Voters: What you need to know about Lombard's library referendum

  • Lombard voters are being asked whether the Helen Plum Library can increase its tax rate to pay for a $22.3 million loan over a 20-year term. The money would be put toward the construction of a new 51,800-square-foot building that would replace the existing 53-year-old library.

    Lombard voters are being asked whether the Helen Plum Library can increase its tax rate to pay for a $22.3 million loan over a 20-year term. The money would be put toward the construction of a new 51,800-square-foot building that would replace the existing 53-year-old library. Daily Herald file photo

  • A voter approved tax rate increase for the Helen Plum Library would result in the construction of a new, 51,800-square-foot library on the northwest corner of Maple and Park streets in downtown Lombard.

    A voter approved tax rate increase for the Helen Plum Library would result in the construction of a new, 51,800-square-foot library on the northwest corner of Maple and Park streets in downtown Lombard. Submitted by the Helen Plum Library

 
 
Posted10/30/2016 7:28 AM

It has been 40 years since voters approved a tax rate increase for the Helen Plum Library.

The building at 110 W. Maple St. in Lombard was constructed in 1963. An addition was completed in 1978.

 

Since then, no extra space has been added, and many structural repairs and improvements have been put aside, including replacement of the original heating, ventilation and air-conditioning system.

In 2004, about 56 percent of voters rejected a request to borrow $23.5 million to construct a new building. Now, a similar proposal is back on the Nov. 8 ballot, but the amount has been lowered to $22.3 million.

Library officials will make a presentation about the referendum question at 7 p.m. Thursday, Nov. 3, during the village board meeting at village hall, 255 E. Wilson Ave.

Here are eight things to know about issues surrounding the referendum question:

Q. What is the library asking for?

A. The library is seeking voter permission to borrow $22.3 million that will be repaid over a 20-year period. The money would be put toward construction of a 51,800-square-foot building that would be nearly twice the size of the current library. It also would cover the cost of a temporary location, new furnishings, new technology and other fees and expenses.

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Q. Why does the library need to go to referendum?

A. A professional assessment done last year showed the current library needs $8 million worth of work to replace its original HVAC system, make structural repairs and do basic renovations. The library only has $1 million in its special and capital reserve funds, which resulted in the board agreeing to ask for funding through a referendum to avoid cutting services.

Q. What will the question look like on the ballot?

A. Voters will be asked whether the library can increase its tax rate from 0.2763 percent to 0.4923 percent. If approved, the rate will be multiplied by a home's net taxable value to determine the cost for taxpayers. The rate will remain the same during the duration of the bond issuance.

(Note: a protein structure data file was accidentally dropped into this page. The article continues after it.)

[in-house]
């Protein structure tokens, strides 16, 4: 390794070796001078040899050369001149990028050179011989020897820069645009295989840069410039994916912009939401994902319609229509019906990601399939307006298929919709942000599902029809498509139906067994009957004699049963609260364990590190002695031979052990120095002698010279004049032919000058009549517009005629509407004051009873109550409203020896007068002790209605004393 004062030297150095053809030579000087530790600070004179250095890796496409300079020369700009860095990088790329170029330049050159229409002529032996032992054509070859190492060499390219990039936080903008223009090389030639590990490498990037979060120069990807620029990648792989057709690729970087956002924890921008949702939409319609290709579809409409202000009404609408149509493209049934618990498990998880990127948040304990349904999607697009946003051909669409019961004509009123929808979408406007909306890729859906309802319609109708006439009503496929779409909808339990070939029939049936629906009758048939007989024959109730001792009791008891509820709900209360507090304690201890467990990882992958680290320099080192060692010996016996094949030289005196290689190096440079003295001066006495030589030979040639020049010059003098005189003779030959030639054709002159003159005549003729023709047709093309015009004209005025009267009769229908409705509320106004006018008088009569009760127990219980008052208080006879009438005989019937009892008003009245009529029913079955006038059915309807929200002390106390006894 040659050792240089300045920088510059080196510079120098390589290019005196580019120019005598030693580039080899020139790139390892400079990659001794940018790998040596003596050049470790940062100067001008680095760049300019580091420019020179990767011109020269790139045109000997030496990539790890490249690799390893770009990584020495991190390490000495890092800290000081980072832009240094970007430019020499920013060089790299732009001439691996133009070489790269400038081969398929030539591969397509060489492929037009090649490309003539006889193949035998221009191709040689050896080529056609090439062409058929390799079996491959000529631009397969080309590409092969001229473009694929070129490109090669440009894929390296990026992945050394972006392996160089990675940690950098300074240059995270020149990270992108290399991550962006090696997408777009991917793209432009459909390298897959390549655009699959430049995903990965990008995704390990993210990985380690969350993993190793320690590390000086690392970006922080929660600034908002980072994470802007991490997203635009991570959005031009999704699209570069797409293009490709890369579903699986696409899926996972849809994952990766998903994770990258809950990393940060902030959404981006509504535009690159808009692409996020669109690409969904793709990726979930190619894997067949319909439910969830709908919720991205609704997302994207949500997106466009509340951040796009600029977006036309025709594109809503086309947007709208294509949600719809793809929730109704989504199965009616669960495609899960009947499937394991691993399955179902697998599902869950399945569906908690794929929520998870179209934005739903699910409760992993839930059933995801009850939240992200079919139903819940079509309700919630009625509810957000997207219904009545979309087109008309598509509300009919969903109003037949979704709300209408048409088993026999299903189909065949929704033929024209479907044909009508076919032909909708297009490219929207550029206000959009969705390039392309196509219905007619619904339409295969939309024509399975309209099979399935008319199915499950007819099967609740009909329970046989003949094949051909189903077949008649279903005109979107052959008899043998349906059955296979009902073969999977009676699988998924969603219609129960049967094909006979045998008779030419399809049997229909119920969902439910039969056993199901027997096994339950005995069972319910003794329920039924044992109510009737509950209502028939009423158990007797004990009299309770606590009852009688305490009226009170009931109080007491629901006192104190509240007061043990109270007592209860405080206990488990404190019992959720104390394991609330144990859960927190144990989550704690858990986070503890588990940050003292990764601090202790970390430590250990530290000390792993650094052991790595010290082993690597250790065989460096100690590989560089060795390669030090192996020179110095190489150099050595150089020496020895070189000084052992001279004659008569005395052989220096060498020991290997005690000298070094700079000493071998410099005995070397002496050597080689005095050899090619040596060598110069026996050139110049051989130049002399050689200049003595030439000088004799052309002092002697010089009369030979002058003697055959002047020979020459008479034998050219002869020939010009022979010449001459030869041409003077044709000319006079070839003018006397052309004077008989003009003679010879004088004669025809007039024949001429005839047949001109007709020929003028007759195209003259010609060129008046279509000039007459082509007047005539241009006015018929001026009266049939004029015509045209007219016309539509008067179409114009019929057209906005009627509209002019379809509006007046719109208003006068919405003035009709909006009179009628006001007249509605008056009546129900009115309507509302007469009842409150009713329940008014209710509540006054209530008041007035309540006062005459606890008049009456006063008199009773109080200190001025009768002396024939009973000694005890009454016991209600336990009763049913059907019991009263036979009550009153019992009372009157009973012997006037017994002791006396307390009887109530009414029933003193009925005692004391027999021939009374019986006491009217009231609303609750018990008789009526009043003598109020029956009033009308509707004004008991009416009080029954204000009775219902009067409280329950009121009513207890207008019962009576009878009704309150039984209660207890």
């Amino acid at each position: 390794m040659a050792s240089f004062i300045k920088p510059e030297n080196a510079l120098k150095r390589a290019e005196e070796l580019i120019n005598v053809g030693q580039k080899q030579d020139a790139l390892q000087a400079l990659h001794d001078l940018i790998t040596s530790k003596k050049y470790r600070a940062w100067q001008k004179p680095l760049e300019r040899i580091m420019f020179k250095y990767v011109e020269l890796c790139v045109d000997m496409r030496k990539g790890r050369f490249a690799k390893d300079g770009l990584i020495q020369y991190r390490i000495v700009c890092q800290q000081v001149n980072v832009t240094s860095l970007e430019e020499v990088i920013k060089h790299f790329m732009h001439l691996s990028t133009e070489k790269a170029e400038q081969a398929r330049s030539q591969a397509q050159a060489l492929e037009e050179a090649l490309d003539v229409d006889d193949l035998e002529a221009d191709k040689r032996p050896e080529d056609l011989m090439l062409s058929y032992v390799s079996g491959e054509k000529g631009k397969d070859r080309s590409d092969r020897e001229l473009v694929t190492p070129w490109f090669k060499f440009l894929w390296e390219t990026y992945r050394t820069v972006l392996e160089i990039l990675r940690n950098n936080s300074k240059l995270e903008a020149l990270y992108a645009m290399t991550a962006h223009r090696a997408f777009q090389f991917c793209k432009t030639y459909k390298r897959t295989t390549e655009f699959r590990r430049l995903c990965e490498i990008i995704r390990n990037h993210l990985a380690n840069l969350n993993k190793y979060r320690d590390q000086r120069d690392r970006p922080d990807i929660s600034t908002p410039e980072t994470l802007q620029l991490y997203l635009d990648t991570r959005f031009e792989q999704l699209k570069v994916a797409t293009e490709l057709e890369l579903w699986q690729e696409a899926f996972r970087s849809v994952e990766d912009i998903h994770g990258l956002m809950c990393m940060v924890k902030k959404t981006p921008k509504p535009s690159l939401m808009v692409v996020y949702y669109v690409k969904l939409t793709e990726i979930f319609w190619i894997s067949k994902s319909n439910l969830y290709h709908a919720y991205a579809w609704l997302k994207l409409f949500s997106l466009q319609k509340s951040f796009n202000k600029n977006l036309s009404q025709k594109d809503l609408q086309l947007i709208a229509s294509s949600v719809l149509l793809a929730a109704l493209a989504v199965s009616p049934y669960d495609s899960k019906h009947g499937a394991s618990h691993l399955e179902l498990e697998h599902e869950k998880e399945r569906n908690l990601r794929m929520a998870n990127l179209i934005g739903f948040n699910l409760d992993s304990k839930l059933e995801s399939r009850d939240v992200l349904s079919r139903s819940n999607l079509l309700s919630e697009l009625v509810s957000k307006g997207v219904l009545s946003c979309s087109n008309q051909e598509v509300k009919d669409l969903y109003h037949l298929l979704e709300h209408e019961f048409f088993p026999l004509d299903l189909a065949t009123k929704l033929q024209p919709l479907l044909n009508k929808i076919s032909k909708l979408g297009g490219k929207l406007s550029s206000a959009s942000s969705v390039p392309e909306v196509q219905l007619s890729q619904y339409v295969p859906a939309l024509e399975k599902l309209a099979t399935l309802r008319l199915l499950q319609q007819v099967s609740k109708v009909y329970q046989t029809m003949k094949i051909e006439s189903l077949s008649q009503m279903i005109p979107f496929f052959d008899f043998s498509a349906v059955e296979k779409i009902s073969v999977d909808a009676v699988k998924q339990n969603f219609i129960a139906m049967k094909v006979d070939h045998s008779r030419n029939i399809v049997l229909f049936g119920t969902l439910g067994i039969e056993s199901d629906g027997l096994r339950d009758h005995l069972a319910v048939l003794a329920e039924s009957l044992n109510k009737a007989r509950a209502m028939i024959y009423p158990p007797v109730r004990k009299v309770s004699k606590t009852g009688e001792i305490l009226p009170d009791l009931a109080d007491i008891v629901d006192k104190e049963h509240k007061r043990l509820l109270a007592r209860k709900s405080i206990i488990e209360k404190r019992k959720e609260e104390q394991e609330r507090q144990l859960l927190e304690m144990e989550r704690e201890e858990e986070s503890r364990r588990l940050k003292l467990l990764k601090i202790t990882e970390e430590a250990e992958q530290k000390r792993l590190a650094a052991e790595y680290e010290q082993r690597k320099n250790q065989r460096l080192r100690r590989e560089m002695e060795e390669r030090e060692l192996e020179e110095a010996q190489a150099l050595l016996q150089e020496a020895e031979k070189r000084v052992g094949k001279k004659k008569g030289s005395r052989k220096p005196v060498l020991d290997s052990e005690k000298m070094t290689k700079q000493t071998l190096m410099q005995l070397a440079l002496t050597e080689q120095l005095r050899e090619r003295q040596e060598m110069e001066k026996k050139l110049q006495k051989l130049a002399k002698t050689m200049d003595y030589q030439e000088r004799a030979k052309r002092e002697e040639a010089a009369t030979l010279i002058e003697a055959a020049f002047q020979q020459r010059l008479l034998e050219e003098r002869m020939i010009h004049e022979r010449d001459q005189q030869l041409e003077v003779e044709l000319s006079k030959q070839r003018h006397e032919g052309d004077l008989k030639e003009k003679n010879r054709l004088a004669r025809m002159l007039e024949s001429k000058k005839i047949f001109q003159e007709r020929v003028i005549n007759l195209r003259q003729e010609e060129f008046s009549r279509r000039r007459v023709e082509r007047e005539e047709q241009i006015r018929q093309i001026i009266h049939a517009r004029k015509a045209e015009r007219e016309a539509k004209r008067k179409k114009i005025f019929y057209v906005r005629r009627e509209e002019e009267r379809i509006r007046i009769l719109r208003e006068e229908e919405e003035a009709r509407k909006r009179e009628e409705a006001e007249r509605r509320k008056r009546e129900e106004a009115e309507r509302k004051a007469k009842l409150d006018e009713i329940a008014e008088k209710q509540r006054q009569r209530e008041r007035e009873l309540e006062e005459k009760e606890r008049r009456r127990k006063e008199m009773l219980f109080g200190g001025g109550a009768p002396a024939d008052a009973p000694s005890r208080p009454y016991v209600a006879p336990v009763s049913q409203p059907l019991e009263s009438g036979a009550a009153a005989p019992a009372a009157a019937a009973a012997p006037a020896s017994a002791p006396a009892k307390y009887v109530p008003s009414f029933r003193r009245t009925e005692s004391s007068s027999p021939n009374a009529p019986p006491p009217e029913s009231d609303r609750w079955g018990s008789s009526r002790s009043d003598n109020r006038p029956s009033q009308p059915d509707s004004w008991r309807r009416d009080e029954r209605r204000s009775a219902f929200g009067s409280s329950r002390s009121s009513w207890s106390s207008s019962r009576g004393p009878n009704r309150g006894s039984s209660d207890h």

Q. Will approval of the referendum proposal result in higher property taxes?

A. Yes. If approved, homeowners can estimate an increase of about $72 per year, or about $6 per month, on their property taxes for every $100,000 of their home's fair market value.

Q. Where will the new library be built?

A. The building will be constructed in the same area as the current location, on the northwest corner of Maple and Park streets. The library already owns the land, along with a lot just west of the existing building. Library officials explored the option of moving the building to Main Street and Parkside Avenue, but architects said the site was not large enough. The former Mr. Z's property also was considered, but that would require a property purchase of more than $2 million and significant renovations to the existing building on the site.

                                                                                                                                                                                                                       
 

Q. How long will the project take?

A. If voters approve the measure, it is estimated workers won't break ground until late 2017. Library officials will need several months to approve designs, hire contractors and find a temporary location. The entire transition from the current building to a new library is expected to take about two years, with doors on the new building likely opening in late 2018 or early 2019.

Q. Where will the library temporarily be relocated during construction?

A. Library officials are waiting for the results of the election before making a decision on a temporary location.

Q. What happens if voters reject the request?

A. A no vote in this election would result in the immediate review of the library's operating budget by the board and staff, to determine which services, collections, programs, building hours and staff can be cut or reduced so funds can start being set aside to pay for necessary building replacements. There will be no increase in study or meeting spaces and other proposed improvements, like a drive-through service and a new computer lab, will not be implemented.

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